3. Fedor Emelianenko (29-1, 1 NC)
The longest tenured king of any division in the sport, Fedor Emelianenko has reigned over MMA's heavyweights for over six consecutive years now. However, Emelianenko was not without his detractors. After his monumental August 2005 victory over Mirko "Cro Cop" Filipovic, he was criticized for taking on opposition not befitting a true heavyweight champion. Emelianenko has at least partially assuaged these sentiments in the last year, brutally polishing off former UFC heavyweight champions Tim Sylvia and Andrei Arlovski, both in the first round. Hopes are that if Affliction stages a summer offering, Emelianenko will be on board to headline once again, whether against fellow top heavyweight Josh Barnett or otherwise.

4. Miguel Torres (37-1)
He didn't utilize his physical advantages. He indulged his opponent's strengths. He fought fire-against-fire when the slow burn of his jab may have been most prudent. Yet, in his April 5 WEC title war against potent contender Takeya Mizugaki, Miguel Torres showed the intangible assets that make him the king of the bantamweights, by outlasting and out-willing his challenger. Torres has the ability to add to his hit list another outstanding challenger when he takes on undefeated Brian Bowles later this year amidst a rapidly intensifying 135-pound division.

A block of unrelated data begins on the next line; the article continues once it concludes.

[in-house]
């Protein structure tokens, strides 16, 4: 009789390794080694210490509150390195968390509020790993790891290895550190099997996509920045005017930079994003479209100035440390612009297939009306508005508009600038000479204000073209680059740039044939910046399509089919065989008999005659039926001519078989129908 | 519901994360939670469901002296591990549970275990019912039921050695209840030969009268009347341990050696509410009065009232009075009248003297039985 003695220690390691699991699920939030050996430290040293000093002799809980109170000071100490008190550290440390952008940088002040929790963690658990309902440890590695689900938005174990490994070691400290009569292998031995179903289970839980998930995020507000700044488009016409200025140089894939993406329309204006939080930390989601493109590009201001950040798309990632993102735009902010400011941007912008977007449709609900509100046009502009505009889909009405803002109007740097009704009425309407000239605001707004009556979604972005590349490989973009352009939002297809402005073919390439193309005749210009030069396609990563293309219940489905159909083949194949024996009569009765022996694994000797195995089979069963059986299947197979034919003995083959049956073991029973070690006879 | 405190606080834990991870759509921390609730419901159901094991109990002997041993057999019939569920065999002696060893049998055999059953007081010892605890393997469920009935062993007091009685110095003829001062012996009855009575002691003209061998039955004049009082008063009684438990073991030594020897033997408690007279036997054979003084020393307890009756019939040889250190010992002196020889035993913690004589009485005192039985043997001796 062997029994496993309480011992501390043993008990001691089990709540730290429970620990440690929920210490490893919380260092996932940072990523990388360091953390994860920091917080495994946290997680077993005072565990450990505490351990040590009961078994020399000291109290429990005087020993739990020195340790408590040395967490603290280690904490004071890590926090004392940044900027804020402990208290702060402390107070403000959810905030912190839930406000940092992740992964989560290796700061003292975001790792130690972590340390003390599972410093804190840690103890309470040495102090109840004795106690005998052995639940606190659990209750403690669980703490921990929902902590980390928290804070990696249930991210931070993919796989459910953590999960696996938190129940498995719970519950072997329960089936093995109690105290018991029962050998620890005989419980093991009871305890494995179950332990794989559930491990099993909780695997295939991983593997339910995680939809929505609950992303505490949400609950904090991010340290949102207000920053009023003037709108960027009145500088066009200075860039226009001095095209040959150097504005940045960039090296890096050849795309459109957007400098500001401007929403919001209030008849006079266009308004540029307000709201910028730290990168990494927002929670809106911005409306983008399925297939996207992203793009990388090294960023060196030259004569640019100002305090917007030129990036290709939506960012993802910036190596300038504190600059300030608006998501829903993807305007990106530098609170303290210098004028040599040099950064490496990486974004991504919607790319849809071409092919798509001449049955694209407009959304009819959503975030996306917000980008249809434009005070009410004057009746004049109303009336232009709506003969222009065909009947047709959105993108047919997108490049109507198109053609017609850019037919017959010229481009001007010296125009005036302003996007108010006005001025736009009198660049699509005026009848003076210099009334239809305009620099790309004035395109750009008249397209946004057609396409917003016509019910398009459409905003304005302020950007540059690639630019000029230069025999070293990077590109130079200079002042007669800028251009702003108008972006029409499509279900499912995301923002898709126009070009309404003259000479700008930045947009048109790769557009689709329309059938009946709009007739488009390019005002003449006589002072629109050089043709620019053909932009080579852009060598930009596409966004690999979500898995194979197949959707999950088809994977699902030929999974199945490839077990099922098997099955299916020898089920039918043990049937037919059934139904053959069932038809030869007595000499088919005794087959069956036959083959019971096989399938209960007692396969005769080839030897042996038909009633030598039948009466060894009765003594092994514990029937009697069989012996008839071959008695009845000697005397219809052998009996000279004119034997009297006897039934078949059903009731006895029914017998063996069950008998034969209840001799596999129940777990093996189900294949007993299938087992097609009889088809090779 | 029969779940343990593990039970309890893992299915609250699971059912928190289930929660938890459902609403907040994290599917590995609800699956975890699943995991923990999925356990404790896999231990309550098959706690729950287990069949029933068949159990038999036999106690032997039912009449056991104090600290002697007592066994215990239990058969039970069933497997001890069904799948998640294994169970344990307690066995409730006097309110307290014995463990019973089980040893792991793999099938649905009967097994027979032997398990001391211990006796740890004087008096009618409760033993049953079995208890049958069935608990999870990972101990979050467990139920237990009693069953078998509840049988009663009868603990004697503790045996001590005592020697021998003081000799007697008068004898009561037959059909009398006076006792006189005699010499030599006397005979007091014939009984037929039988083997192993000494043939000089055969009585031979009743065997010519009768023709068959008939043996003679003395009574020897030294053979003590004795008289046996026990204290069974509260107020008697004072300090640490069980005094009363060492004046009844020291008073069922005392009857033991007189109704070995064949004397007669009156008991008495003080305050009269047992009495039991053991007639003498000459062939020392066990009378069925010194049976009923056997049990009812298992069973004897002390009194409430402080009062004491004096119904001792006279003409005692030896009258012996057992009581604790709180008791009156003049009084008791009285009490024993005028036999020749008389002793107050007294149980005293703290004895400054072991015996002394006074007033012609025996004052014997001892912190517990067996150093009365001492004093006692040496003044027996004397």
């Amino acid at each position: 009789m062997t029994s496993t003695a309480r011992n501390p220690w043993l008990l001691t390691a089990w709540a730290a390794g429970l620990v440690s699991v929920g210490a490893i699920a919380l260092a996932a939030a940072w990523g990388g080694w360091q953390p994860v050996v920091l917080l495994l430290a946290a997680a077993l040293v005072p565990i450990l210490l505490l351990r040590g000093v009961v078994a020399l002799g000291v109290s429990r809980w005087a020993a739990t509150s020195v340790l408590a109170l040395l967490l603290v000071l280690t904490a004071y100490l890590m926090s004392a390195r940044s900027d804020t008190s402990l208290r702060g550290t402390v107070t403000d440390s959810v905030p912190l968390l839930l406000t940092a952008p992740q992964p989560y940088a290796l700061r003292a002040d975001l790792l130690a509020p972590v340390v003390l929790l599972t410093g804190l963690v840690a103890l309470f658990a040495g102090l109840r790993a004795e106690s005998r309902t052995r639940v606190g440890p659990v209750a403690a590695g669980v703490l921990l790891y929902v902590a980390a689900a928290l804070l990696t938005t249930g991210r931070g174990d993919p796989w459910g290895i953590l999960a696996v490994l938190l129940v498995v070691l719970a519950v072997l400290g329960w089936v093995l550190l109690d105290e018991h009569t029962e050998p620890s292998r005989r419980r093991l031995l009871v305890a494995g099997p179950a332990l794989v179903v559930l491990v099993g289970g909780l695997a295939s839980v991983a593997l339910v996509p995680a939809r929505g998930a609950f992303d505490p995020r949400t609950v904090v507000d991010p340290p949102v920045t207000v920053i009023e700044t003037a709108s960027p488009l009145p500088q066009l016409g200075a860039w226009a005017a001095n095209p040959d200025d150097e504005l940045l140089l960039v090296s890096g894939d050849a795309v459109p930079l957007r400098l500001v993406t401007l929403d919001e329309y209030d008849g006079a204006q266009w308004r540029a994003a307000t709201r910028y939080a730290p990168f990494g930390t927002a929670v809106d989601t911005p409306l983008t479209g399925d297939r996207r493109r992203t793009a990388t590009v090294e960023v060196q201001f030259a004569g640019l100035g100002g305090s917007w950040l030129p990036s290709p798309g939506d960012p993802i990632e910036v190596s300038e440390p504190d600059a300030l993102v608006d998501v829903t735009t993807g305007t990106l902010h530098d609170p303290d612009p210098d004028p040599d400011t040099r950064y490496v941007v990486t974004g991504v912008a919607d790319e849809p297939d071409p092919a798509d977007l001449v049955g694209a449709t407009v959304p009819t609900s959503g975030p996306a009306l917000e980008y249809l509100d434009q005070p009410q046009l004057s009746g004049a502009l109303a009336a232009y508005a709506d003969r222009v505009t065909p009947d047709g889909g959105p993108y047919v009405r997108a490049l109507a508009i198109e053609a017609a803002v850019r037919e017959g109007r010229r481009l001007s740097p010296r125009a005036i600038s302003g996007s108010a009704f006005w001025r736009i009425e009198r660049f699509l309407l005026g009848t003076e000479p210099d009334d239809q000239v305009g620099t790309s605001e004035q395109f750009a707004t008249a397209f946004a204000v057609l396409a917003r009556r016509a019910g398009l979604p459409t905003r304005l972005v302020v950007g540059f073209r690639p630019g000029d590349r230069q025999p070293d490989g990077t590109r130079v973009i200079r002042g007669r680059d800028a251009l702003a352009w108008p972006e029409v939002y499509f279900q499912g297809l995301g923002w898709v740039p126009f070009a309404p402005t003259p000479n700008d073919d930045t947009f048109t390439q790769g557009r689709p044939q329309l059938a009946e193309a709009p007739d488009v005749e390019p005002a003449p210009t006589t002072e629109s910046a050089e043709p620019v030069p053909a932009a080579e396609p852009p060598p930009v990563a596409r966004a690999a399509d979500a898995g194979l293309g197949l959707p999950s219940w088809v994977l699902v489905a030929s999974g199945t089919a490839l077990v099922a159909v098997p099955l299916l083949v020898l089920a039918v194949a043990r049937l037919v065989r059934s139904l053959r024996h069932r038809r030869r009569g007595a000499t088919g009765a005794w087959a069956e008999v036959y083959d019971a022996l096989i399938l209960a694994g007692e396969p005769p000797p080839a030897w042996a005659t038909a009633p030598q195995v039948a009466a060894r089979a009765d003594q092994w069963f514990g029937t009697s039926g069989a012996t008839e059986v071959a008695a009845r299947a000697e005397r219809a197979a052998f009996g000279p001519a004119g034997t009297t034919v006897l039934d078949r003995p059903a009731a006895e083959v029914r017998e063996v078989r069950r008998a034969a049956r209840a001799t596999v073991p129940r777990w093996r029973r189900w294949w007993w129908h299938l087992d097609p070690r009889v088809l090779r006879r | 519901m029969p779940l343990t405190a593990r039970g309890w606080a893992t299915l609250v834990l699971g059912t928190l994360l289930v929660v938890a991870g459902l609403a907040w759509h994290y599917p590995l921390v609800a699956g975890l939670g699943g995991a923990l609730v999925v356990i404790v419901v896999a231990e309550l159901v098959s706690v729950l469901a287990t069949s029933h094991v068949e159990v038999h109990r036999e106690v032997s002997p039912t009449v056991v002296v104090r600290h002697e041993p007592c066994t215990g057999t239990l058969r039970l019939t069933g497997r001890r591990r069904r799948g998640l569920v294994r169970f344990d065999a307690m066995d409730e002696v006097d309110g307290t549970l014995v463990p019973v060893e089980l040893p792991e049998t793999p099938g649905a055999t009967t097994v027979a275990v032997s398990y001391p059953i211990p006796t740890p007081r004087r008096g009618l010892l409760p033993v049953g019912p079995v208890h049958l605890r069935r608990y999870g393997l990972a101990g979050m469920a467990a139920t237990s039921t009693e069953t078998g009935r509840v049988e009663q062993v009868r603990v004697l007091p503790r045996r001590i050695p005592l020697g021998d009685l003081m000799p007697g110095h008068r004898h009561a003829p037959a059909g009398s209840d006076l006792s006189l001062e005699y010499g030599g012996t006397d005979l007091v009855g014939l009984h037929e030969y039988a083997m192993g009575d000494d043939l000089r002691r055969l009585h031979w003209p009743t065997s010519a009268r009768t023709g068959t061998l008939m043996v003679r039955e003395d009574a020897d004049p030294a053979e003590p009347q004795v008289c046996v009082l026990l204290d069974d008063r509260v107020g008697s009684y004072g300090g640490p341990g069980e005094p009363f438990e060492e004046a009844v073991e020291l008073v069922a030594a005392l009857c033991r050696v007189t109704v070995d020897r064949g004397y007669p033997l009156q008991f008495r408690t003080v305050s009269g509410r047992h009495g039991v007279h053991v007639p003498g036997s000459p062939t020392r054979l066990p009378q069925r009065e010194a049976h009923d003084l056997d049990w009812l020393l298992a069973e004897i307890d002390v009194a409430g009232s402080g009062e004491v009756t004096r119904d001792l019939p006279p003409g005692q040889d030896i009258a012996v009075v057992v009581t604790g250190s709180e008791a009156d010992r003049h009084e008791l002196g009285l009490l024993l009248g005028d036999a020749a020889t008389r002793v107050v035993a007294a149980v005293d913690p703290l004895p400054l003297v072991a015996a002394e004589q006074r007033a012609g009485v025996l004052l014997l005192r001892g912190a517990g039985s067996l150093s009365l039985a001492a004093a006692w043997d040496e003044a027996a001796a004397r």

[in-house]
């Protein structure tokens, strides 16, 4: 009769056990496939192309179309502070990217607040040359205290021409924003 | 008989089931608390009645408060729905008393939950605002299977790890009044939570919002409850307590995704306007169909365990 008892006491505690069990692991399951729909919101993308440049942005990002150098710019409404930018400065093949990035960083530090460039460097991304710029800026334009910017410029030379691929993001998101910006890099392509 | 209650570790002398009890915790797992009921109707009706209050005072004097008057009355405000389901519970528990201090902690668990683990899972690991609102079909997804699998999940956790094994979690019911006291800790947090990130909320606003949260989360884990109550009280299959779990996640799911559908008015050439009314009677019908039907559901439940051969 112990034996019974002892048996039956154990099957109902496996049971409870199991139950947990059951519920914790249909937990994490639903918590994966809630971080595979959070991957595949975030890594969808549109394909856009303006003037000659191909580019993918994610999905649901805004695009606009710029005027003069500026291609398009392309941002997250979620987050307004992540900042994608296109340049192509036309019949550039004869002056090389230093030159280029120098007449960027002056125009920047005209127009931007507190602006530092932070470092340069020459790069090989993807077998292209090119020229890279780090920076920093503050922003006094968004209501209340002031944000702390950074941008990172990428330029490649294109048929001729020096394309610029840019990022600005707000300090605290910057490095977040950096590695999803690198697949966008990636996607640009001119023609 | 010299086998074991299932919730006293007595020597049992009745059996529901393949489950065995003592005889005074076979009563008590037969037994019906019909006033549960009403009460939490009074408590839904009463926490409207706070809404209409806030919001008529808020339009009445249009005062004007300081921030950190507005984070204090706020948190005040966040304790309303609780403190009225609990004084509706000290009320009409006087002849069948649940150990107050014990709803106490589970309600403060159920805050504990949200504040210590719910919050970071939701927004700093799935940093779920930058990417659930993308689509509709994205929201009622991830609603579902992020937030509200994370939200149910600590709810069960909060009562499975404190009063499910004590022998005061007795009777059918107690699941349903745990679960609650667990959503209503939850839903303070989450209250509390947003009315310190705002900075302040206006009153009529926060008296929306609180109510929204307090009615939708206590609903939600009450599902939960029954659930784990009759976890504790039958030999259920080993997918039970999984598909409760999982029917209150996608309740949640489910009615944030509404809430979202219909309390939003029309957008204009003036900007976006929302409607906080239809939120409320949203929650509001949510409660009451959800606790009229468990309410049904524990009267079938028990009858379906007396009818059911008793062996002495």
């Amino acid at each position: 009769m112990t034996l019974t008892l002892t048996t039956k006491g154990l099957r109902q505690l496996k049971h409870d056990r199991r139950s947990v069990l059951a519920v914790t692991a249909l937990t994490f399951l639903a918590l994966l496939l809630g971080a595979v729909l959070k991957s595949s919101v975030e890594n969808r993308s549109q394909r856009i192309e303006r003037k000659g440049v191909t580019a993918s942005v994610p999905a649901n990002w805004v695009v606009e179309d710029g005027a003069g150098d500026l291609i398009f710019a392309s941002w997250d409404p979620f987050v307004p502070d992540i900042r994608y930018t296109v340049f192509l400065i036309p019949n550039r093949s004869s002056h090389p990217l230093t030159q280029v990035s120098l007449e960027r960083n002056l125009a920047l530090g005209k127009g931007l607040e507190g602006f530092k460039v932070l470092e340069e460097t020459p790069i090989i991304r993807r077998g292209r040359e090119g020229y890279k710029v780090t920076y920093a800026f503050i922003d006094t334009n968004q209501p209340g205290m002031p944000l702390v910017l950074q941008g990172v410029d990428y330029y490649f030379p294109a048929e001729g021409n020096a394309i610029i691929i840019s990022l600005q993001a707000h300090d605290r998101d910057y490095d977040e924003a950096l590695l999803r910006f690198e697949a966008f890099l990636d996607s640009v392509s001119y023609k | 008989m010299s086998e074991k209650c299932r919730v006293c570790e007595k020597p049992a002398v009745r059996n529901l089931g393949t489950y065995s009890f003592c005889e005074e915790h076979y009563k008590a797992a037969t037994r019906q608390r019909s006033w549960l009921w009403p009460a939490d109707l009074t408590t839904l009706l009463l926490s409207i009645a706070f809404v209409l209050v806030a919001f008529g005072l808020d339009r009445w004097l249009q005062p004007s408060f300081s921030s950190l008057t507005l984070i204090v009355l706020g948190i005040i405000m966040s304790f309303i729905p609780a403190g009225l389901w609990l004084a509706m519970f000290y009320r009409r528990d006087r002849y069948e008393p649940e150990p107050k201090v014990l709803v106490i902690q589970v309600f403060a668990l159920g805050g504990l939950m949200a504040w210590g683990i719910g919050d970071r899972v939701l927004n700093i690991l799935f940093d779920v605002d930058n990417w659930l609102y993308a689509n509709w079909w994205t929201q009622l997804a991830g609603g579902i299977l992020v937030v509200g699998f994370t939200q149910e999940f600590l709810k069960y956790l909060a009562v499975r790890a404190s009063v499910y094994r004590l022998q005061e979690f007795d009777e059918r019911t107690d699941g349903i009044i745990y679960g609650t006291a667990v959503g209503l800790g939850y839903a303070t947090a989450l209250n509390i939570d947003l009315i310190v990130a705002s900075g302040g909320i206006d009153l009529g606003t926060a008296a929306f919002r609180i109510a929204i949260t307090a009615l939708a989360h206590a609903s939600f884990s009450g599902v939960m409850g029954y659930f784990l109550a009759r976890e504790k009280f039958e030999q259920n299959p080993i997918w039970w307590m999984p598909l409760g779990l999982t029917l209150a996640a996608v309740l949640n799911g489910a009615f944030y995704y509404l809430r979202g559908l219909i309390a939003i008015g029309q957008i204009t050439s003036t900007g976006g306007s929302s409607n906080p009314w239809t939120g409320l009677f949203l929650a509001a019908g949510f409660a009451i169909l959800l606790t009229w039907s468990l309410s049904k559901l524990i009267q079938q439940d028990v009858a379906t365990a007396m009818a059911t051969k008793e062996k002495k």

Tim Wright/Splash News

B.J. Penn will return to
his duties as the sport's
preeminent 155-pounder.
5. B.J. Penn (13-5-1)
With “Greasegate” now confined to the sourer pages of the sport's history, B.J. Penn will return to his duties as the sport's preeminent 155-pounder, as he's slated to defend his UFC title at UFC 101 in August against contender-cum-commentator Kenny Florian. The Florian fight not only represents a long overdue title defense; it’s also the sort of bout that Penn has often overlooked in favor of overly ambitious prizes above the lightweight division, which has hindered his ability to reign as a pound-for-pound stalwart.

6. Rashad Evans (13-0-1)
Despite his December knockout of Forrest Griffin to take the UFC light heavyweight title, Rashad Evans has continued to be scrutinized, as fans and pundits alike wonder if the Greg Jackson disciple is in fact the sport's top 205-pounder and a legitimate pound-for-pound entrant. Fortunately, Evans has the ability to author his own destiny on May 23, when he defends his light heavyweight title against undefeated and seemingly untouchable Lyoto Machida at UFC 98. Should Evans deal with "The Dragon,” questioning his merits would become awfully hard.

7. Quinton Jackson (30-7)